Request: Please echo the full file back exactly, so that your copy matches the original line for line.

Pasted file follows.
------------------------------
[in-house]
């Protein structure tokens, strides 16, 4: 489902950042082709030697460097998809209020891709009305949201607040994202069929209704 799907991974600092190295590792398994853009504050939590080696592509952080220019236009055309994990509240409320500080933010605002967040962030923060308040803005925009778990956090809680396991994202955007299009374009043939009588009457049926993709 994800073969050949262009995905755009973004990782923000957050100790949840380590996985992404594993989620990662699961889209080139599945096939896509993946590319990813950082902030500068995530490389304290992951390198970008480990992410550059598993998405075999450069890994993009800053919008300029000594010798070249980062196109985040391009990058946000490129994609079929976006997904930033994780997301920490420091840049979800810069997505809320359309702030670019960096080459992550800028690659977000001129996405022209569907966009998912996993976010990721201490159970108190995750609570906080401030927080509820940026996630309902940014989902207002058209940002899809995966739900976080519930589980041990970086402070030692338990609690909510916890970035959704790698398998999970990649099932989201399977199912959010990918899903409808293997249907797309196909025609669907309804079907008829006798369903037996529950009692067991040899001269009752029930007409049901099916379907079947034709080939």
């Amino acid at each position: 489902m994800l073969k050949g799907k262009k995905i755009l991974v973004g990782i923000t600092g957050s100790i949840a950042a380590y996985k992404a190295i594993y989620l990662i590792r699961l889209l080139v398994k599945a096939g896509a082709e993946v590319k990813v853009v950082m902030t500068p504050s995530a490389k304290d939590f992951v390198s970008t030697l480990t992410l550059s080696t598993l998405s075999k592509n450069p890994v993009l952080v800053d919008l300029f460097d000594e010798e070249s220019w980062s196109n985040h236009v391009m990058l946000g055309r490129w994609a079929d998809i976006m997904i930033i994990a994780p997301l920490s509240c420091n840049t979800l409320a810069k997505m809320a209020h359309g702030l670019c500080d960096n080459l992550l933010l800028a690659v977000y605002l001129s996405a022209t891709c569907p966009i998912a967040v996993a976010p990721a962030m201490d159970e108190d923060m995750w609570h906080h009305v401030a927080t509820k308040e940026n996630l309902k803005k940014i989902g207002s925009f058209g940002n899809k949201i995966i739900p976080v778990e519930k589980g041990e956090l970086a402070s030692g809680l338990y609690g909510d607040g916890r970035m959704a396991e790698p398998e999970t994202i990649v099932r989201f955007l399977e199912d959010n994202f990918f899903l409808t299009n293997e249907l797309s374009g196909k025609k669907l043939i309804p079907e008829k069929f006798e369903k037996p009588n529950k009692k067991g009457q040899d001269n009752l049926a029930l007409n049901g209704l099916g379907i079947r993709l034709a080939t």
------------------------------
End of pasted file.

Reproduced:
[in-house]
């Protein structure tokens, strides 16, 4: 489902950042082709030697460097998809209020891709009305949201607040994202069929209704 799907991974600092190295590792398994853009504050939590080696592509952080220019236009055309994990509240409320500080933010605002967040962030923060308040803005925009778990956090809680396991994202955007299009374009043939009588009457049926993709 994800073969050949262009995905755009973004990782923000957050100790949840380590996985992404594993989620990662699961889209080139599945096939896509993946590319990813950082902030500068995530490389304290992951390198970008480990992410550059598993998405075999450069890994993009800053919008300029000594010798070249980062196109985040391009990058946000490129994609079929976006997904930033994780997301920490420091840049979800810069997505809320359309702030670019960096080459992550800028690659977000001129996405022209569907966009998912996993976010990721201490159970108190995750609570906080401030927080509820940026996630309902940014989902207002058209940002899809995966739900976080519930589980041990970086402070030692338990609690909510916890970035959704790698398998999970990649099932989201399977199912959010990918899903409808293997249907797309196909025609669907309804079907008829006798369903037996529950009692067991040899001269009752029930007409049901099916379907079947034709080939």
């Amino acid at each position: 489902m994800l073969k050949g799907k262009k995905i755009l991974v973004g990782i923000t600092g957050s100790i949840a950042a380590y996985k992404a190295i594993y989620l990662i590792r699961l889209l080139v398994k599945a096939g896509a082709e993946v590319k990813v853009v950082m902030t500068p504050s995530a490389k304290d939590f992951v390198s970008t030697l480990t992410l550059s080696t598993l998405s075999k592509n450069p890994v993009l952080v800053d919008l300029f460097d000594e010798e070249s220019w980062s196109n985040h236009v391009m990058l946000g055309r490129w994609a079929d998809i976006m997904i930033i994990a994780p997301l920490s509240c420091n840049t979800l409320a810069k997505m809320a209020h359309g702030l670019c500080d960096n080459l992550l933010l800028a690659v977000y605002l001129s996405a022209t891709c569907p966009i998912a967040v996993a976010p990721a962030m201490d159970e108190d923060m995750w609570h906080h009305v401030a927080t509820k308040e940026n996630l309902k803005k940014i989902g207002s925009f058209g940002n899809k949201i995966i739900p976080v778990e519930k589980g041990e956090l970086a402070s030692g809680l338990y609690g909510d607040g916890r970035m959704a396991e790698p398998e999970t994202i990649v099932r989201f955007l399977e199912d959010n994202f990918f899903l409808t299009n293997e249907l797309s374009g196909k025609k669907l043939i309804p079907e008829k069929f006798e369903k037996p009588n529950k009692k067991g009457q040899d001269n009752l049926a029930l007409n049901g209704l099916g379907i079947r993709l034709a080939t």